14 14 She points out that she delivered her subpoena requests as soon as she could under the statutory guidelines, compared to Gianforte, who waited until the eve of the rescheduled hearing to request thousands of additional documents. While it is true that the cases present different procedural postures, this distinction does not change the interpretation of the governing statutes. If Honsey seeks more information than is provided pre-hearing under section (2), then she has two options: (1) she could engage in voluntary discovery with the board (see Gianforte, 773 N.W.2d at 547 n.2) or (2) she could demand the board cause subpoenas to be issued under section (2). The timeliness of the teacher s subpoena request is a factor in the reasonableness of a witness s decision whether to comply at the hearing. Id. at 547. It does not compel the board to require witnesses to produce the documents in advance of the hearing. Section only contemplates the production of the documents by the witnesses at the hearing. Id. at 546 n.1. We appreciate the logic of the teacher s argument that to prepare a comprehensive defense, the documents must be both produced and reviewed in advance of the hearing. But it is not our function to rewrite the statute. See Thompson Wholesale Co. v. Frink, 257 Iowa 193, 197, 131 N.W.2d 779, 781 (1964). In drafting sections and , the legislature contemplated that a teacher be afforded a prompt, informal and summary hearing. See Gianforte, 773 N.W.2d at 548; see also Iowa Code (4) ( Process and procedure under sections to shall be as summary as reasonably may be. ). The drafters anticipated that in most cases, the pre-hearing exchange of
15 15 information set out in section (2) would allow a teacher who is contesting termination to adequately prepare for the hearing before the board. In those cases where the teacher reasonably requested subpoenas for additional documents to be produced at the hearing, the parties acknowledged at oral argument that it would be possible to continue the hearing to allow the teacher additional time to review the information. Honsey briefly argues on appeal that her statutory right to continued employment is protected by procedural due process. To the extent she is now asserting that due process requires the statutory provisions be read as mandating production of the subpoenaed documents in advance of the private hearing, that constitutional claim was not preserved in the district court for our review. Honsey did not raise a due process claim in her mandamus petition or her resistance to the board s motion to dismiss, and the district court did not address any due process considerations in its ruling. A separate due process claim is not properly presented in this appeal. See Runyon v. Kubota Tractor Corp., 653 N.W.2d 582, (Iowa 2002) (even constitutional issues are waived if not urged in the district court). We decline to reverse the portion of the district court s order indicating that the teacher cannot compel production of the subpoenaed documents before the hearing. B. Section (2) does not authorize the board to exercise its discretion in choosing which subpoenas to issue.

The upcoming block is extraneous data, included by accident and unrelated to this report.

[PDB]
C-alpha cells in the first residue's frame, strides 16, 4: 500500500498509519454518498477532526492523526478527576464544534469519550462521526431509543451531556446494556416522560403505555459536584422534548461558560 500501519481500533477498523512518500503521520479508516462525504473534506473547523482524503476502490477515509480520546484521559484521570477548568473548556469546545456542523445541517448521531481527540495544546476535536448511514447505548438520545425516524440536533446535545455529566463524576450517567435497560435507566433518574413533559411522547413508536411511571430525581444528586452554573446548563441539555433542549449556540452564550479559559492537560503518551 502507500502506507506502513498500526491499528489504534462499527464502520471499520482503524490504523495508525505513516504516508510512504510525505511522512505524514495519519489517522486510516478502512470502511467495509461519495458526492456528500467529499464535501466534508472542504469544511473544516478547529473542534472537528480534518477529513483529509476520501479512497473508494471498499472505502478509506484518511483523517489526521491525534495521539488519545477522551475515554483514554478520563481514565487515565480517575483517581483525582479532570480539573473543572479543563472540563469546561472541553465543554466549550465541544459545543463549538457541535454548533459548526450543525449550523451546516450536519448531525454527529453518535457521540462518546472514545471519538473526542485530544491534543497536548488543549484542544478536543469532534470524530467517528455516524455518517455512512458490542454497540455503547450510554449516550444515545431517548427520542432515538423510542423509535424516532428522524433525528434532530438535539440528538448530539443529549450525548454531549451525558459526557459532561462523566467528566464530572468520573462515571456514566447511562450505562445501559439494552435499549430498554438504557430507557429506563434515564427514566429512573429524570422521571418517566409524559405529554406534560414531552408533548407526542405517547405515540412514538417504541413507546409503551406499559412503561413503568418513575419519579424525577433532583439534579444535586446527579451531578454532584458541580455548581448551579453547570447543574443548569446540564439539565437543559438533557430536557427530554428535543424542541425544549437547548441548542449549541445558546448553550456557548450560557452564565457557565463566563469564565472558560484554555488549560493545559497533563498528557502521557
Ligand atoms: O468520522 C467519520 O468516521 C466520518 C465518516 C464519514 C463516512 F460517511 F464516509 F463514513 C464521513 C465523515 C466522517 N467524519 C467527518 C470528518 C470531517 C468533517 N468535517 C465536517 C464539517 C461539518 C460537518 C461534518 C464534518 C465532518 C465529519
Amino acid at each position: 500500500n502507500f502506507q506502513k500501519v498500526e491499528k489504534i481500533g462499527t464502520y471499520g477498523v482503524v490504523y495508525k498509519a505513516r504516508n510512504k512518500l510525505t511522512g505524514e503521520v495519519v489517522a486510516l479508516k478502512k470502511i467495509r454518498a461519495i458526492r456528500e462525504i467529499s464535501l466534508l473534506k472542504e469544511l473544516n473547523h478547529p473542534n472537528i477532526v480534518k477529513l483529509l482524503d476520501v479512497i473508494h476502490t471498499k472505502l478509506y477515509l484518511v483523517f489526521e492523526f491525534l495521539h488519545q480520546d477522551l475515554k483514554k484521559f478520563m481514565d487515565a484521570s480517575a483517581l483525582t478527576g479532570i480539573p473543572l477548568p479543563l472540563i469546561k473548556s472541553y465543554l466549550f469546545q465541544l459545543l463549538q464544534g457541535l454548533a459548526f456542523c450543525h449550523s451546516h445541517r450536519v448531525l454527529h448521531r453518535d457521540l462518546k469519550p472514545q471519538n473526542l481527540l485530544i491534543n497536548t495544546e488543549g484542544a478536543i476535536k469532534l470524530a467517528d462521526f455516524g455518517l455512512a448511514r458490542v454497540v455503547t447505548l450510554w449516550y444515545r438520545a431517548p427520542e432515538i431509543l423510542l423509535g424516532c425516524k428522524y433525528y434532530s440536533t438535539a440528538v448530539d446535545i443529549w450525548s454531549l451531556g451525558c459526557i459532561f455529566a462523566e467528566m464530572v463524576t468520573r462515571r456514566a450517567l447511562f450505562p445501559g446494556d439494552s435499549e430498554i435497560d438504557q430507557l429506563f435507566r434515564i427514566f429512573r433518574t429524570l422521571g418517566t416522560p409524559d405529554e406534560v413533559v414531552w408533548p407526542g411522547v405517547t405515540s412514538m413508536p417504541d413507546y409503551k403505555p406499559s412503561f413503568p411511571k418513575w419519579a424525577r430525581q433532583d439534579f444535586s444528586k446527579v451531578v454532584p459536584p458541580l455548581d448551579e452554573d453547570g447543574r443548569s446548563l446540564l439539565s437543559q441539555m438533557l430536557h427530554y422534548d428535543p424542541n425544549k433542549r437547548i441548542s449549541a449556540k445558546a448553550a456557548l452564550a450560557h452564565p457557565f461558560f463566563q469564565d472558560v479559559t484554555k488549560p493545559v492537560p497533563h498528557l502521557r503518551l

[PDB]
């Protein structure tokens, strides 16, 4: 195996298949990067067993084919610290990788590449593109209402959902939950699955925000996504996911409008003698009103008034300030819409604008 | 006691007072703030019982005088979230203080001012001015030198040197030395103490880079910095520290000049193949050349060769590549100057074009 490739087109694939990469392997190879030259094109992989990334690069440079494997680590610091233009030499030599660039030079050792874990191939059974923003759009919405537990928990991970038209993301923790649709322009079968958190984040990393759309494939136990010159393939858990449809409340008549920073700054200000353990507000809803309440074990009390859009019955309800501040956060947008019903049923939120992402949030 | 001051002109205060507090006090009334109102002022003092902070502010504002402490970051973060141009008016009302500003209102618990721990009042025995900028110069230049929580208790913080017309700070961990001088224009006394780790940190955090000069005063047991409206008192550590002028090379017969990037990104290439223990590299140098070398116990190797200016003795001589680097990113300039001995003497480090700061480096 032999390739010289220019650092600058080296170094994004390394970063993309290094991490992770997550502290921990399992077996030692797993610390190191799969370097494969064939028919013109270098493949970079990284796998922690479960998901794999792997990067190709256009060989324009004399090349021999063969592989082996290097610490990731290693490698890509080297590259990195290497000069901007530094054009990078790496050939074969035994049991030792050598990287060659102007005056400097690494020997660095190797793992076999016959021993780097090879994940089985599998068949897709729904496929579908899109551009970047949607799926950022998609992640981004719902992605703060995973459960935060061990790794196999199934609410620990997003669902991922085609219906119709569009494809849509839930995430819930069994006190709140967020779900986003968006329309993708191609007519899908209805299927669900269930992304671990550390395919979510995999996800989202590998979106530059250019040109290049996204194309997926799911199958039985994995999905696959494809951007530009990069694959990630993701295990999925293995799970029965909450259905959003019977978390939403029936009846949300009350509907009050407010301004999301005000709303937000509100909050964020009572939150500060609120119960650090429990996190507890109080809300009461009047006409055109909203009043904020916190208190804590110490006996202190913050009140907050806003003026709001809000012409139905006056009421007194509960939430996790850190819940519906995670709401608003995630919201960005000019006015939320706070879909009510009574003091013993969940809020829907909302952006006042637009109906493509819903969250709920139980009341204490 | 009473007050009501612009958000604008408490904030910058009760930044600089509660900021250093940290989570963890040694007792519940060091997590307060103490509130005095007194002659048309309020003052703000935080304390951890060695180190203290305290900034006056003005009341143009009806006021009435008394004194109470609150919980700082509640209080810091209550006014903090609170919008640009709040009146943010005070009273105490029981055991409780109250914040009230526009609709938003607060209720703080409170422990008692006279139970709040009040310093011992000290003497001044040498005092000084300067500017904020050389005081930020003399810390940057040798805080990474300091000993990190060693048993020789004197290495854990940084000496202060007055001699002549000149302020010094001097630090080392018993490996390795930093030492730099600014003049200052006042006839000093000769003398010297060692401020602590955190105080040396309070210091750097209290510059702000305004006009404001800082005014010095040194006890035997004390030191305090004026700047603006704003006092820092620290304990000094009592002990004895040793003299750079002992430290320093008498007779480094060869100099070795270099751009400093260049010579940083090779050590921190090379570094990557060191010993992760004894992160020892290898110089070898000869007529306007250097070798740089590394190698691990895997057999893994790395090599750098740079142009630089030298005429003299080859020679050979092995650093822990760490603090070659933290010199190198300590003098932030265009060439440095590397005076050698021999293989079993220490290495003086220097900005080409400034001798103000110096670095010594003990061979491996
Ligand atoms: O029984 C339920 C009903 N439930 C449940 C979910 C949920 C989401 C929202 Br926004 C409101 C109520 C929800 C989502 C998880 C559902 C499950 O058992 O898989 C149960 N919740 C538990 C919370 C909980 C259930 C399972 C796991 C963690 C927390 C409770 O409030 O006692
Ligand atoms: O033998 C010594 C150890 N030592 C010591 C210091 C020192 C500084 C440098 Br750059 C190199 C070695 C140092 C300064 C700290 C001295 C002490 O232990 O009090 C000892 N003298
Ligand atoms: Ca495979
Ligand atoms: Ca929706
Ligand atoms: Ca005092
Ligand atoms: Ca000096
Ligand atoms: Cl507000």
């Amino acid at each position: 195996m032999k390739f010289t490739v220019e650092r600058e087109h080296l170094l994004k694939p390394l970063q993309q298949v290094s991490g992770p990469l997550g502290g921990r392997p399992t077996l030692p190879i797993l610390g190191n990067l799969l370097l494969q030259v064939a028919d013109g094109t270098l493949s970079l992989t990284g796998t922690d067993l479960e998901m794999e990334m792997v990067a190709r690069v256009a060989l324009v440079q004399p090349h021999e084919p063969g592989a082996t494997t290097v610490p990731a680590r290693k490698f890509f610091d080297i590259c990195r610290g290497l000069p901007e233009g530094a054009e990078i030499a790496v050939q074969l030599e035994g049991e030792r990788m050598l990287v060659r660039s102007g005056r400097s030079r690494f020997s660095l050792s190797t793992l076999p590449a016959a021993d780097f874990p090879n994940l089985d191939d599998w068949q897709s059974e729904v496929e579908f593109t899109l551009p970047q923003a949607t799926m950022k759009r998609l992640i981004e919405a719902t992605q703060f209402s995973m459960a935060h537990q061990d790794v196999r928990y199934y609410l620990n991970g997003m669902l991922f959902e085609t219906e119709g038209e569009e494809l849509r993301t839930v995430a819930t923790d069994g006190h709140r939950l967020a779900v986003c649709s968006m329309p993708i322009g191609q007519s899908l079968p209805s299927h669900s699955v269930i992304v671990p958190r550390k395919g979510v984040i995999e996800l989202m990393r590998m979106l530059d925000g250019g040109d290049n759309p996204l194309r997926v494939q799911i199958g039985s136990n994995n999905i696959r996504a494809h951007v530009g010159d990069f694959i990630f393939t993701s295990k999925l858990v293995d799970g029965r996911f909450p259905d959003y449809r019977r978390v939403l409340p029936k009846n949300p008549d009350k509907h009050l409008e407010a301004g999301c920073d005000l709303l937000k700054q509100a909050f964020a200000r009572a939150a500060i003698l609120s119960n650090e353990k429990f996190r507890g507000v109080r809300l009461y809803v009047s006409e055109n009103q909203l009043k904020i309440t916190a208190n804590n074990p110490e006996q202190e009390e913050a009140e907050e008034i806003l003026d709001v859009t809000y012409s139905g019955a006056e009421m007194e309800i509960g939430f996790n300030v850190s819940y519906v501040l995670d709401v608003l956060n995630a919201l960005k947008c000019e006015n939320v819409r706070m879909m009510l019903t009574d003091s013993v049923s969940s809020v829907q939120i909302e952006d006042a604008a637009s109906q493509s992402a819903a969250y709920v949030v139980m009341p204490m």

16 16 We turn next to the board s contention that the district court was mistaken in describing the issuance of the subpoenas as a ministerial act. The board asserts that [s]ection (2), properly interpreted, describes a quasi-judicial function. That provision states, in pertinent part: The board shall cause subpoenas to be issued for such witnesses and the production of such books and papers as either the board or the teacher may designate. The subpoenas shall be signed by the presiding officer of the board. The district court relied on the interpretation of this statute from In re Gillespie, 348 N.W.2d 233, 236 (Iowa 1984), in making the following directive: the School Board should perform its ministerial and mandatory duty to issue the subpoenas upon demand by the teacher under Iowa Code Section (2) without limitation. Gillespie involved a teacher s application for judicial enforcement of a subpoena commanding the superintendent to produce certain documents. Gillespie complained on appeal that the superintendent should have been required to make his entire record regarding his failure to comply with the subpoena at the board hearing and should not have been allowed to amplify his reasons in the district court proceedings. The supreme court rejected the teacher s claim, finding that the board was not a presiding decision maker in the subpoena enforcement action: Under section , however, the board apparently has no discretion in issuing the subpoena, and no power to make an initial decision to enforce it. The enforcement proceeding in district court is not a review of the action of any other decision maker. Thus the ordinary considerations for requiring a complete record in the prior proceeding are absent here. Gillespie, 348 N.W.2d at 236.